Mammography is considered the best screening tool for finding breast cancer early, when it is most treatable. But it's far from perfect. A new study this week provides more proof of what many women have learned the hard way: A lot of mammograms raise false alarms.
In fact, a full 80 percent of the women who get that frightening summons for another mammogram after the first seemed to reveal something suspicious turn out not to have cancer.
The study, conducted by the national Breast Cancer Surveillance Consortium and published this week in the Annals of Internal Medicine, looked at how often women are likely to be called back for additional testing after a decade of annual screening mammography. Researchers found that more than half of women who don't have cancer will be recalled at least once in 10 years of mammography; about one in 12 will be referred for a biopsy.
False positives are upsetting, but they also can lead to unnecessary and costly medical procedures. And the experience can turn some women off from getting mammograms in the future.
The good news: There are steps women can take to cut their risk of a false positive mammogram by as much as half.
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Why do radiologists, the medical specialists who read mammograms, get it wrong so often?
Though the images you see here, of a California woman's breast taken 12 months apart, clearly show cancer developing, reading mammograms can be extremely difficult, even with newer digital technology. The clearest images tend to be made in older women, whose breasts are fattier. But younger women's breasts are denser, with normal but fibrous tissue that looks white on mammograms (which are in black and white) and can conceal a small cancer.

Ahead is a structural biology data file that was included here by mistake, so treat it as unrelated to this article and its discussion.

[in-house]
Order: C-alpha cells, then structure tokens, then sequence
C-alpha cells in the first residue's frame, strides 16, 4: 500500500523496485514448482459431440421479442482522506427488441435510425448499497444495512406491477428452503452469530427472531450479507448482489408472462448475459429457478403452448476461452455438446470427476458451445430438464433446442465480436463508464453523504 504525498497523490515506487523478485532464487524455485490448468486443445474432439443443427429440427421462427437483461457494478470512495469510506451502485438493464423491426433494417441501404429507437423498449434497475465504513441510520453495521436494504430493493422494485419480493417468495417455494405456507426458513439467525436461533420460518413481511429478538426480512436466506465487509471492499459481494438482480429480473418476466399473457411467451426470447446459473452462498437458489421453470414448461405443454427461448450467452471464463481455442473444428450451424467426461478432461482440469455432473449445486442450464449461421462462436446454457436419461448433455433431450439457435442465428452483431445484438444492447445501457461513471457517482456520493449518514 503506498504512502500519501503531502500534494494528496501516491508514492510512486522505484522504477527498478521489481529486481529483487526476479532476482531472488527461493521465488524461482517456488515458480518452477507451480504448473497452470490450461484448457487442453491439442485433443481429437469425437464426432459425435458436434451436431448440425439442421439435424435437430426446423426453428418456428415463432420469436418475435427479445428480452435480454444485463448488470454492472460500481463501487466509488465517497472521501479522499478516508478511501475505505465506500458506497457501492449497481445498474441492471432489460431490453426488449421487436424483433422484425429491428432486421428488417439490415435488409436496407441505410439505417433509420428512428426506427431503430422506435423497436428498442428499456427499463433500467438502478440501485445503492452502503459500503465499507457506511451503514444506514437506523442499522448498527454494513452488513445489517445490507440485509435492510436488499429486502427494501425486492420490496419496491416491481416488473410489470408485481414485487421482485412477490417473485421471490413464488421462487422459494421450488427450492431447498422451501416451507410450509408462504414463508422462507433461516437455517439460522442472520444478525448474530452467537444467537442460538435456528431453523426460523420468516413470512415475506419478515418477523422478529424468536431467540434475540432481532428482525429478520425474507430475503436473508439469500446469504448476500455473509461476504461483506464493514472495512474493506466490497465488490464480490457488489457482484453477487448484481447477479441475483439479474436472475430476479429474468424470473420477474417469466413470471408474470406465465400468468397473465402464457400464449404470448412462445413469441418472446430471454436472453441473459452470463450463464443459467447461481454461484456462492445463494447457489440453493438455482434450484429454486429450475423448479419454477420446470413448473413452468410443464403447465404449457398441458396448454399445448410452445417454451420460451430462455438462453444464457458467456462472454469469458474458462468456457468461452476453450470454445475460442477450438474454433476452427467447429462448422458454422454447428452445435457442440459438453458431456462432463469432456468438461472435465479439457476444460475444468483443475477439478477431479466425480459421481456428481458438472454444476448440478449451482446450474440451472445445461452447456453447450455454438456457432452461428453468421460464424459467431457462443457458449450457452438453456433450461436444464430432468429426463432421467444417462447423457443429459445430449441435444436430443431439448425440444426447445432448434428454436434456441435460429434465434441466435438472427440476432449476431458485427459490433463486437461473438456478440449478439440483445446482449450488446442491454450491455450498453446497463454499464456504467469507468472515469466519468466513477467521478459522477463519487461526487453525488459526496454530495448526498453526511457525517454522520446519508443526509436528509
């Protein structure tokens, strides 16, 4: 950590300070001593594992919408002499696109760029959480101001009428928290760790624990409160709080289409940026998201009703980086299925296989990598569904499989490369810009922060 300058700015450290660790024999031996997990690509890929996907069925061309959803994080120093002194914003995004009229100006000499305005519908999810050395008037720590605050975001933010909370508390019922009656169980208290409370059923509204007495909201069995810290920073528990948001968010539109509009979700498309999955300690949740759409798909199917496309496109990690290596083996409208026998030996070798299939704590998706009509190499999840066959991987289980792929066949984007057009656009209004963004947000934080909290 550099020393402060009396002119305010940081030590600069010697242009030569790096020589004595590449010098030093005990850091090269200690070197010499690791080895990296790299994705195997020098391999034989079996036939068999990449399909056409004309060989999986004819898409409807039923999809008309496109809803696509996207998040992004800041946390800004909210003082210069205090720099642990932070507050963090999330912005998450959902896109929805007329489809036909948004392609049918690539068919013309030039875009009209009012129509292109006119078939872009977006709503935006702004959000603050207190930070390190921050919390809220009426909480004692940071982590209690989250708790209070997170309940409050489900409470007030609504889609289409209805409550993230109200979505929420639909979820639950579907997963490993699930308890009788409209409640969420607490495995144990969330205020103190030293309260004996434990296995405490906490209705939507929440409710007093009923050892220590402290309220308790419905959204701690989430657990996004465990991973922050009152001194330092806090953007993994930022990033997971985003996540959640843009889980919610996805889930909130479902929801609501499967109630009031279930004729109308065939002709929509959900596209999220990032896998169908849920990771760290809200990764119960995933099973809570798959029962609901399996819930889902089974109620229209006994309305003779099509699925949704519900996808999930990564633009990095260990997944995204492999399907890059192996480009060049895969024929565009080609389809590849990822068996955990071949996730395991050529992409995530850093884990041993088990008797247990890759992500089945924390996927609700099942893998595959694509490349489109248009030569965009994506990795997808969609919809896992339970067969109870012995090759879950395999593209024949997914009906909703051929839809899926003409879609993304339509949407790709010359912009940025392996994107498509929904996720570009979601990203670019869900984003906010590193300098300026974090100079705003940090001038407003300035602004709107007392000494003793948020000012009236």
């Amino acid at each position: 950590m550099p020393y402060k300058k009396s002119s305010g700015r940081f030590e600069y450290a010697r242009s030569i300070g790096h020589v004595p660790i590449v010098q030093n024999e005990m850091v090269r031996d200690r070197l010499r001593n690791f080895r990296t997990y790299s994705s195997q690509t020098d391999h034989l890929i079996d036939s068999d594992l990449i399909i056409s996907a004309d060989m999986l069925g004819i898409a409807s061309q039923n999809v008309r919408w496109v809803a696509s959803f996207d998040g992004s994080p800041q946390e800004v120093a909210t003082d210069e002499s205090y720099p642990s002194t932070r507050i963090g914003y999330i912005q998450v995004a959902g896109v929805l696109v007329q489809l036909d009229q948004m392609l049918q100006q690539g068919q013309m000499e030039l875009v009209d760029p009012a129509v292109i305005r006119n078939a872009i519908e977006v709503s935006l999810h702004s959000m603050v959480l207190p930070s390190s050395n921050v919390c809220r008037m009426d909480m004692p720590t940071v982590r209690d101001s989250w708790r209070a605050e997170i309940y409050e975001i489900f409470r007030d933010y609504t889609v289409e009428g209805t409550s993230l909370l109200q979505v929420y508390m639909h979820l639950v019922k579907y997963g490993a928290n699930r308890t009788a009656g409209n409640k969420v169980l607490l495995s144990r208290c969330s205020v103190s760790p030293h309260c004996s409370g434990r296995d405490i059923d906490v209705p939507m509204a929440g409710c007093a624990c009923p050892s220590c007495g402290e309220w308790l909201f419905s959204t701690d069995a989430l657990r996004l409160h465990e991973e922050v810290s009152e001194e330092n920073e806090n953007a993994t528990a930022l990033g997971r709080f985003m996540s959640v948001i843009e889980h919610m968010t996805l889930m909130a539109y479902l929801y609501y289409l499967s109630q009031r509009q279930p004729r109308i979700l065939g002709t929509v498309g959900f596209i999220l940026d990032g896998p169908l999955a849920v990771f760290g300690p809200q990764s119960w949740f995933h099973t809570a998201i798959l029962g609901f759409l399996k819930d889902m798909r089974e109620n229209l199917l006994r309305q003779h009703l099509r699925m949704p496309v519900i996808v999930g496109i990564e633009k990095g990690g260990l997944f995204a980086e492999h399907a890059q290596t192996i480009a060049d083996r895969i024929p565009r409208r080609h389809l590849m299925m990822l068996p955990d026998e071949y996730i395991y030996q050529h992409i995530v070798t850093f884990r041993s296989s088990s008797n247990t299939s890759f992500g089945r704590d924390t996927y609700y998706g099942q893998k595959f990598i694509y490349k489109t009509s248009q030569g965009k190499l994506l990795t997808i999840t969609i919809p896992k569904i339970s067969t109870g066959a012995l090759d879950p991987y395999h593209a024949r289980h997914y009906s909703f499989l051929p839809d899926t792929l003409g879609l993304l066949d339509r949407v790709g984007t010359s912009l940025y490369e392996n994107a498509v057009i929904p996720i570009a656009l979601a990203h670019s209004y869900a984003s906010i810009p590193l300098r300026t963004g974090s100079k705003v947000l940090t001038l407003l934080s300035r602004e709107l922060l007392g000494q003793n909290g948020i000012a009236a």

"We are looking for small things, really, really small things that resemble cancer. They're hard to spot," said Dr. Chris Flowers, a Moffitt Cancer Center breast cancer specialist and one of the study co-authors.
That's one reason Flowers wants women to get annual mammograms, so that small changes are found more quickly. The study did find that women who get screened only every other year — as some experts including the U.S. Preventive Services Task Force recommend — are less likely to have false positives. But that could be just because they have fewer mammograms, Flowers noted.
Radiologists are guided in what to look for by national standards and recommendations. "But it's not all black and white," said Dr. Barbara Bourland, medical director of the Morton Plant Mease Susan Cheek Needler Breast Centers.
Gather a group of breast cancer radiologists and they will each likely have different opinions about what features in a mammogram warrant a recall. Set the bar too high, and you risk missing early stage cancers. Set the bar too low, and you re-test too many women.
"Good (radiology) practices watch their recall rate," said Bourland, "If you're recalling more than 10 percent of patients, you're probably bringing back way too many for retesting. But if you're only recalling one percent, you're probably missing a lot of cancer."
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That's why her top tip for women is to insist on knowing the expertise of the radiologist reading their films.
"The radiologist should be reading mammograms daily. Under 2,000 a year is very low," said Bourland, who estimates she reads about 20,000 mammograms a year.
How can you know? When you call to make your appointment, ask who the radiologist is, and how many films he or she has read in the past year. If they can't tell you, go somewhere else.
Bourland also said women who are recalled should insist that the same physician who read the screening mammogram also handles subsequent diagnostic work ups.
Flowers says women should either go to the same imaging center every year, or get their previous mammograms and bring them to the new center.
"Having prior films for comparison cuts your chances of being recalled in half," said Flowers, "We're looking for small changes. If there's something new from one year to the next, you're going to see that change."
Request a CD of your mammograms if you are moving or changing screening centers. While it's good to provide your last two years of mammograms, having the last five years is even better, said Bourland.
Irene Maher can be reached at firstname.lastname@example.org